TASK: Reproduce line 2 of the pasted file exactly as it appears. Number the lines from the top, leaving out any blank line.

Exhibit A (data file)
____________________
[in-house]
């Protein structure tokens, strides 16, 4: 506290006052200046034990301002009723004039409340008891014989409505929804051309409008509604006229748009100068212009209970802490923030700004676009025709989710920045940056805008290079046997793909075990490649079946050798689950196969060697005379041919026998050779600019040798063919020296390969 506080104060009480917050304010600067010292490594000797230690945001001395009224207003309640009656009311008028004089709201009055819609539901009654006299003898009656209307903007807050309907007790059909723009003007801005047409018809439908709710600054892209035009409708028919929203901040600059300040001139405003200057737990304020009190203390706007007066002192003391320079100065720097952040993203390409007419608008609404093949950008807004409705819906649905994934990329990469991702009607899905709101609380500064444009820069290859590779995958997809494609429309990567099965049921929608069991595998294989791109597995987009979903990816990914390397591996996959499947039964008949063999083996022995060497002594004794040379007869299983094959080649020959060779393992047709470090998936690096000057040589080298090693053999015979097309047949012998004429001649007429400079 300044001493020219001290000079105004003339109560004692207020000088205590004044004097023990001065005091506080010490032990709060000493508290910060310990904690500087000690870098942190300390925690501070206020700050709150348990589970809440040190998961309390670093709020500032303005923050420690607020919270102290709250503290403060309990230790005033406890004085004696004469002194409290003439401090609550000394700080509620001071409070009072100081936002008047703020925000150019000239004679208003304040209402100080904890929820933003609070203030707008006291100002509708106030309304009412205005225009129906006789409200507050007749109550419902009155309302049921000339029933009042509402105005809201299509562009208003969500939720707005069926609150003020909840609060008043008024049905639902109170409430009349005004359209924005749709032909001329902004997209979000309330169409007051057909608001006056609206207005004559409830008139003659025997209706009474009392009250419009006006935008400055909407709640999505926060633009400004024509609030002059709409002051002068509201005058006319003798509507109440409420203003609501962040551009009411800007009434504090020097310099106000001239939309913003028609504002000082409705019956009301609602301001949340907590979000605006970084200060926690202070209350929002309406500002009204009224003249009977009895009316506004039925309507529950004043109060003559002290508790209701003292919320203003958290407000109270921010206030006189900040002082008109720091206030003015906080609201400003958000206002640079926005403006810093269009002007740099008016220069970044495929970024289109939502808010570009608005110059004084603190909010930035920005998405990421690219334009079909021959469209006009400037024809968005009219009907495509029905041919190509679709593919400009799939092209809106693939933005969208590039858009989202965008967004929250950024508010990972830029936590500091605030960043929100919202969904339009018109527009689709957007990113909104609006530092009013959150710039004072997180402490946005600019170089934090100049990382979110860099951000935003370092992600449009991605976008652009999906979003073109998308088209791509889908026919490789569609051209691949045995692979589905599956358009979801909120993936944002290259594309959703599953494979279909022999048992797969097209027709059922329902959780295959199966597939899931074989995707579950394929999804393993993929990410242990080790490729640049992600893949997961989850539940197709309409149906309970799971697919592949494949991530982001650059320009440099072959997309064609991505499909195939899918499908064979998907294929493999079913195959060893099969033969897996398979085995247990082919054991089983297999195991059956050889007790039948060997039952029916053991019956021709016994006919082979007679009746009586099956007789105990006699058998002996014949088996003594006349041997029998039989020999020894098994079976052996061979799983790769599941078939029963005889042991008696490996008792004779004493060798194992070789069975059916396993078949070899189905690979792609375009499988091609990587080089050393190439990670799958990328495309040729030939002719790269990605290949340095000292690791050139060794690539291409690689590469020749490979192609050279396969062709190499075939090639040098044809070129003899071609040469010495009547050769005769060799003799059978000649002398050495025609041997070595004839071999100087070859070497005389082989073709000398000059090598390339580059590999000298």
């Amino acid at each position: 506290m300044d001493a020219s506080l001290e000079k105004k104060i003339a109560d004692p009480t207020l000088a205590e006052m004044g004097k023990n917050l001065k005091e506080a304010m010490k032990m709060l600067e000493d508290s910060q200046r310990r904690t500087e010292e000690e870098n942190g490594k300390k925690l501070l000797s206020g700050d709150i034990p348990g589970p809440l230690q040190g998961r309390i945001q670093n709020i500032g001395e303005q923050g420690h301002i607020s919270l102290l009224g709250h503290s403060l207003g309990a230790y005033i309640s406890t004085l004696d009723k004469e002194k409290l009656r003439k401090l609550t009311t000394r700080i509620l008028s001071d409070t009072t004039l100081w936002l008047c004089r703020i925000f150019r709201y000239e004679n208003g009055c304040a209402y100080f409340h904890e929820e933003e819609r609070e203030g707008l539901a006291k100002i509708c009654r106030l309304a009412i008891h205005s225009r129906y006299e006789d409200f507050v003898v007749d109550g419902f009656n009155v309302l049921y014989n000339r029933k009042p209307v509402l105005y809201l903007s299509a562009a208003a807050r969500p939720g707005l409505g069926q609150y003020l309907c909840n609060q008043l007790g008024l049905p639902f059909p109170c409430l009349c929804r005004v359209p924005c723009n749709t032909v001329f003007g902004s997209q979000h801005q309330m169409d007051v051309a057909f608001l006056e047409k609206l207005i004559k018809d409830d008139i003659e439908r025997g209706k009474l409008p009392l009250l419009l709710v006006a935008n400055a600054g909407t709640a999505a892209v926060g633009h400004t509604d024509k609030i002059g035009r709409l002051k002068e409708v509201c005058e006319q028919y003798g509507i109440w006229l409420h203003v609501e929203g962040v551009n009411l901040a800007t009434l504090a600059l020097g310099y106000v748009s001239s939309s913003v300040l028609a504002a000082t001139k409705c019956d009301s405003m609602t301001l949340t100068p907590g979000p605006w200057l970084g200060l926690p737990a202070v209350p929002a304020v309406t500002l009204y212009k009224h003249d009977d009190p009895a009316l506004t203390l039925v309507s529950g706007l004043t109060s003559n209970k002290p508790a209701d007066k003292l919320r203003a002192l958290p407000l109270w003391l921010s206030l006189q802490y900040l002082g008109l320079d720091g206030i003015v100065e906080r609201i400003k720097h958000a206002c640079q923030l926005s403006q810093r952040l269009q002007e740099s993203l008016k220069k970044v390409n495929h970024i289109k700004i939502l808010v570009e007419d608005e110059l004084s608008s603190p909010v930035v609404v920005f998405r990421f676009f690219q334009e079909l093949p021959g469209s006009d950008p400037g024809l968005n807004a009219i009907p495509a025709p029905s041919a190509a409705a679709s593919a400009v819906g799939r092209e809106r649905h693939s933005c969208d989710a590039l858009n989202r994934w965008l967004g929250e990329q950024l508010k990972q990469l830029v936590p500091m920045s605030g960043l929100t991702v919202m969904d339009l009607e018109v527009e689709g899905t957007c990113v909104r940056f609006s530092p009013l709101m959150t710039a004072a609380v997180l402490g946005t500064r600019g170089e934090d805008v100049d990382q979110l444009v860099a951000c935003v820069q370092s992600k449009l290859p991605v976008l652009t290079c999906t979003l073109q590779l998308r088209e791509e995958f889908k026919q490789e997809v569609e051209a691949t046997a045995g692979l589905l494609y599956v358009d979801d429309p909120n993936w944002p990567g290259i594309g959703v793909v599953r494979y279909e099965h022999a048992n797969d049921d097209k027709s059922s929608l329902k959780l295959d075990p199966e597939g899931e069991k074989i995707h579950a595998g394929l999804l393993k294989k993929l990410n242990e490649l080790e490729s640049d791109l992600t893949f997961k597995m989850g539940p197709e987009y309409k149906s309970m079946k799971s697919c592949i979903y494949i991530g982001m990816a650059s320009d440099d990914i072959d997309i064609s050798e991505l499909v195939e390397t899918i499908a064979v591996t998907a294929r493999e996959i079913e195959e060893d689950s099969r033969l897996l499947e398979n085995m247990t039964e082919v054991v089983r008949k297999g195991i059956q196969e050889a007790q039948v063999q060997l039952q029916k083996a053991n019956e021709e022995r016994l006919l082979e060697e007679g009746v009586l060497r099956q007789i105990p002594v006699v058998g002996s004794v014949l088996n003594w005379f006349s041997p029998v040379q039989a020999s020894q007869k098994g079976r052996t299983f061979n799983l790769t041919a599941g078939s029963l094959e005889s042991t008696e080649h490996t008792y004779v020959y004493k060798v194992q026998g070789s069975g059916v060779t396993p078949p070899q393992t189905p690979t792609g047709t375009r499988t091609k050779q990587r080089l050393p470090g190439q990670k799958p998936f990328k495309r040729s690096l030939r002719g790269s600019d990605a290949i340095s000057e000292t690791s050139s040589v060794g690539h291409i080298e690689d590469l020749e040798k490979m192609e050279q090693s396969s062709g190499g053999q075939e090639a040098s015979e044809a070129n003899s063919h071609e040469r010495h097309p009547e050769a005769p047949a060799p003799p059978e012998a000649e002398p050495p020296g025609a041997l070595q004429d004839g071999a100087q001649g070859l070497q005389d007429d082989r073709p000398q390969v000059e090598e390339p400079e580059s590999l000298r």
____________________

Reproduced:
């Protein structure tokens, strides 16, 4: 506290006052200046034990301002009723004039409340008891014989409505929804051309409008509604006229748009100068212009209970802490923030700004676009025709989710920045940056805008290079046997793909075990490649079946050798689950196969060697005379041919026998050779600019040798063919020296390969 506080104060009480917050304010600067010292490594000797230690945001001395009224207003309640009656009311008028004089709201009055819609539901009654006299003898009656209307903007807050309907007790059909723009003007801005047409018809439908709710600054892209035009409708028919929203901040600059300040001139405003200057737990304020009190203390706007007066002192003391320079100065720097952040993203390409007419608008609404093949950008807004409705819906649905994934990329990469991702009607899905709101609380500064444009820069290859590779995958997809494609429309990567099965049921929608069991595998294989791109597995987009979903990816990914390397591996996959499947039964008949063999083996022995060497002594004794040379007869299983094959080649020959060779393992047709470090998936690096000057040589080298090693053999015979097309047949012998004429001649007429400079 300044001493020219001290000079105004003339109560004692207020000088205590004044004097023990001065005091506080010490032990709060000493508290910060310990904690500087000690870098942190300390925690501070206020700050709150348990589970809440040190998961309390670093709020500032303005923050420690607020919270102290709250503290403060309990230790005033406890004085004696004469002194409290003439401090609550000394700080509620001071409070009072100081936002008047703020925000150019000239004679208003304040209402100080904890929820933003609070203030707008006291100002509708106030309304009412205005225009129906006789409200507050007749109550419902009155309302049921000339029933009042509402105005809201299509562009208003969500939720707005069926609150003020909840609060008043008024049905639902109170409430009349005004359209924005749709032909001329902004997209979000309330169409007051057909608001006056609206207005004559409830008139003659025997209706009474009392009250419009006006935008400055909407709640999505926060633009400004024509609030002059709409002051002068509201005058006319003798509507109440409420203003609501962040551009009411800007009434504090020097310099106000001239939309913003028609504002000082409705019956009301609602301001949340907590979000605006970084200060926690202070209350929002309406500002009204009224003249009977009895009316506004039925309507529950004043109060003559002290508790209701003292919320203003958290407000109270921010206030006189900040002082008109720091206030003015906080609201400003958000206002640079926005403006810093269009002007740099008016220069970044495929970024289109939502808010570009608005110059004084603190909010930035920005998405990421690219334009079909021959469209006009400037024809968005009219009907495509029905041919190509679709593919400009799939092209809106693939933005969208590039858009989202965008967004929250950024508010990972830029936590500091605030960043929100919202969904339009018109527009689709957007990113909104609006530092009013959150710039004072997180402490946005600019170089934090100049990382979110860099951000935003370092992600449009991605976008652009999906979003073109998308088209791509889908026919490789569609051209691949045995692979589905599956358009979801909120993936944002290259594309959703599953494979279909022999048992797969097209027709059922329902959780295959199966597939899931074989995707579950394929999804393993993929990410242990080790490729640049992600893949997961989850539940197709309409149906309970799971697919592949494949991530982001650059320009440099072959997309064609991505499909195939899918499908064979998907294929493999079913195959060893099969033969897996398979085995247990082919054991089983297999195991059956050889007790039948060997039952029916053991019956021709016994006919082979007679009746009586099956007789105990006699058998002996014949088996003594006349041997029998039989020999020894098994079976052996061979799983790769599941078939029963005889042991008696490996008792004779004493060798194992070789069975059916396993078949070899189905690979792609375009499988091609990587080089050393190439990670799958990328495309040729030939002719790269990605290949340095000292690791050139060794690539291409690689590469020749490979192609050279396969062709190499075939090639040098044809070129003899071609040469010495009547050769005769060799003799059978000649002398050495025609041997070595004839071999100087070859070497005389082989073709000398000059090598390339580059590999000298």